GLOBAL MEANS LOCAL TOO
How should architects respond to briefs where they are expected to throw away etiquettes and time frames which are generally considered necessary? The question loomed large at the recent World Architecture Congress, held in Dubai, which discussed among other things the place of sustainable design and human scale in the making of new urban environments. One could not escape the irony of such a discussion taking place in Dubai, still experiencing a feeding frenzy of international consultants of all kinds as construction continues to boom. How can the city-state reconcile its desire to plan and build for the long-term with the aspirations of commercial investors to get their money back on any significant project in five to six years? How can quality provide an informing principle for design when architects are routinely expected to devise site plans for hundreds of thousands of square metres in a matter of weeks? What happens when the realities of construction and material prices meet the immovable force of development valuation?
Needless to say, the answer to these questions is, alas, that quality is sacrificed. Diagrams are built rather than developed. Appropriateness is dismissed as the aesthete's niggle. Context is financial rather than physical. Thus it is that extraordinarily average products continue to mutate in the most apparently prosperous of the UAE states (short though it is of oil reserves). While Zaha Hadid designs the Dubai Opera House and Rem Koolhaas contemplates another extraordinary urban intervention, dumb architecture dominates the scene. One feels entitled to criticise Dubai as 'Las Vegas without the gambling' despite it being so popular, not just with tourists but with its expat population.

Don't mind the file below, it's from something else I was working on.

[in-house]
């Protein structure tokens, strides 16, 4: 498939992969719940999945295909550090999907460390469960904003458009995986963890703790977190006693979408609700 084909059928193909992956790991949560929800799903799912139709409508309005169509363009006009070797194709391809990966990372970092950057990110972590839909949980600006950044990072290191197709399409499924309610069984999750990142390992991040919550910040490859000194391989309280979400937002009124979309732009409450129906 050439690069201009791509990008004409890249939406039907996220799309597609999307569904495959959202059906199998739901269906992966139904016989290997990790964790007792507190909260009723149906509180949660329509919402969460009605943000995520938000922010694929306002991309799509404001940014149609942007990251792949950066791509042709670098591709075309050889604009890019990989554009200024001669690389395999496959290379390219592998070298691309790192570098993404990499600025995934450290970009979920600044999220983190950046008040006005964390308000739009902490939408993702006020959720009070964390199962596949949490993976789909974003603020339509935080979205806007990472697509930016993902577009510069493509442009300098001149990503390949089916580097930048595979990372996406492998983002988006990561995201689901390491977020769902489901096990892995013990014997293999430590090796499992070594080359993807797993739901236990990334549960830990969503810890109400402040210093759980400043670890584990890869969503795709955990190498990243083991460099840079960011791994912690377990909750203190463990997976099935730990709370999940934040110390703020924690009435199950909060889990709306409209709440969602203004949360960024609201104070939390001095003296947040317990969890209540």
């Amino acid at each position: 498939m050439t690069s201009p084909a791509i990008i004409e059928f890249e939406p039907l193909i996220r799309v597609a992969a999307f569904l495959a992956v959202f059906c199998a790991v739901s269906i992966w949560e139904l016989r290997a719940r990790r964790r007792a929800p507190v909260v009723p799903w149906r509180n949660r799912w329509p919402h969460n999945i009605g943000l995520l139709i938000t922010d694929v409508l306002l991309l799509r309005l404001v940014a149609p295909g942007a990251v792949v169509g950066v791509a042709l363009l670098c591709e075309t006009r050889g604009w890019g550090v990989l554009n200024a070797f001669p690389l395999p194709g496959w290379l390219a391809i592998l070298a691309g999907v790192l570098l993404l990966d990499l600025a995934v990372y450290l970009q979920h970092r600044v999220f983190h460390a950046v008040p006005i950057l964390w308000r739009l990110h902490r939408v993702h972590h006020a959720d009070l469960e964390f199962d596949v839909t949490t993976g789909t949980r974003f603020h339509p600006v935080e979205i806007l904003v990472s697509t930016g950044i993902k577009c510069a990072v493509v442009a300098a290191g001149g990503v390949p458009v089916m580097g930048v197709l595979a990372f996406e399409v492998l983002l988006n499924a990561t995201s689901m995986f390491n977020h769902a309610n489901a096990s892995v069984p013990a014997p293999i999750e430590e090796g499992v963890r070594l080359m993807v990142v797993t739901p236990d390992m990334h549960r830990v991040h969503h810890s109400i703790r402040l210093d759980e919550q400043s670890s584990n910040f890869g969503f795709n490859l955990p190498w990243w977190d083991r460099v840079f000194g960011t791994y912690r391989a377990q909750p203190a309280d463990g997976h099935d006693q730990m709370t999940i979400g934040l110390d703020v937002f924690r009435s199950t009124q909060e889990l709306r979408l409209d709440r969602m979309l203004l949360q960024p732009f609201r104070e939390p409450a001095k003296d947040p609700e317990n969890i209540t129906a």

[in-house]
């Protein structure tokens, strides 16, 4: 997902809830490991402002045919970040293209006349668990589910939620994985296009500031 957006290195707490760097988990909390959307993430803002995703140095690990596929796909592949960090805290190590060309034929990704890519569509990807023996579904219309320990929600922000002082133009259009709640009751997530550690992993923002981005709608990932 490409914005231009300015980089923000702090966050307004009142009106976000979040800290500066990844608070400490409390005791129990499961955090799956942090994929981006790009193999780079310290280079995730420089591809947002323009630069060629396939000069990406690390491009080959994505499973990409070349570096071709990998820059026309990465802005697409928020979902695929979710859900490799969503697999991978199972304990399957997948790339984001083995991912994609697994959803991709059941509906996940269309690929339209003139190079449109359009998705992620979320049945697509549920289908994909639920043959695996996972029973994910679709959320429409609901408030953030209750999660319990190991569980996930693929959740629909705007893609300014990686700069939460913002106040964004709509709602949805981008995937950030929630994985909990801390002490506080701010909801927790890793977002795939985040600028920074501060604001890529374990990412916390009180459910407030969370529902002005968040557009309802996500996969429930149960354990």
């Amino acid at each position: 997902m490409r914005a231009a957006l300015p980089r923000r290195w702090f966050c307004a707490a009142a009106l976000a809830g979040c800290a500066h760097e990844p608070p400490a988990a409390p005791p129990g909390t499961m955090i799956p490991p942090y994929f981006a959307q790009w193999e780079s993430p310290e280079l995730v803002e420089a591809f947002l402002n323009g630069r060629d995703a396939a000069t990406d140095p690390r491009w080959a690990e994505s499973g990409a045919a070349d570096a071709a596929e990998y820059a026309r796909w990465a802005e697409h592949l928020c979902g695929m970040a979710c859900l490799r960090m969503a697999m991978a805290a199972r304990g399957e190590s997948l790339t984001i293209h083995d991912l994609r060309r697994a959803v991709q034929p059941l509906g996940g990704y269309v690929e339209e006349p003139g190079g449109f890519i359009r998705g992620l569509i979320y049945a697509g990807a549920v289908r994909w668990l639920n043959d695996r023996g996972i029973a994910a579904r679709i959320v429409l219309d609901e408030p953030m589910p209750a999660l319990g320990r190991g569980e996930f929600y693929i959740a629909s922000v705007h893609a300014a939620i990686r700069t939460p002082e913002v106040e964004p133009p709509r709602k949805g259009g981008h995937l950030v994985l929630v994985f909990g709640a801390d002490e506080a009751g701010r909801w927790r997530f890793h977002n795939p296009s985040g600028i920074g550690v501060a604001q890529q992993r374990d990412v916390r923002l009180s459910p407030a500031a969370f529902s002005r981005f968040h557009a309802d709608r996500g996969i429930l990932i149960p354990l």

Koolhaas thinks that in criticising Dubai, Western commentators are merely looking in a mirror of their own creation, condemning the inevitable consequences of the conditions we have created in Europe and America for a concentrated flowering in the Gulf. Hence OMA's brilliant polemic at the Venice Biennale (record numbers of visitors, by the way). However, one can acknowledge the point without embracing the argument whole-heartedly. What is disappointing about so much architecture in the Gulf and Middle East is that it could be so much better: there is no shortage of money, apparently no shortage of demand, and political systems that could impose quality standards in a way which would be difficult in democracies. It would be quite possible to have well considered masterplans shaping decisions about land release and future development, rather than the haphazard thrusts into the desert and along the coast now taking place; Dubai needs proper policies about infrastructure, water, energy and balanced communities. The market will not provide this without direction. There may still be time.
|Printer friendly Cite/link Email Feedback|
|Publication:||The Architectural Review|
|Date:||Jan 1, 2007|
|Next Article:||Imagining Argentina.|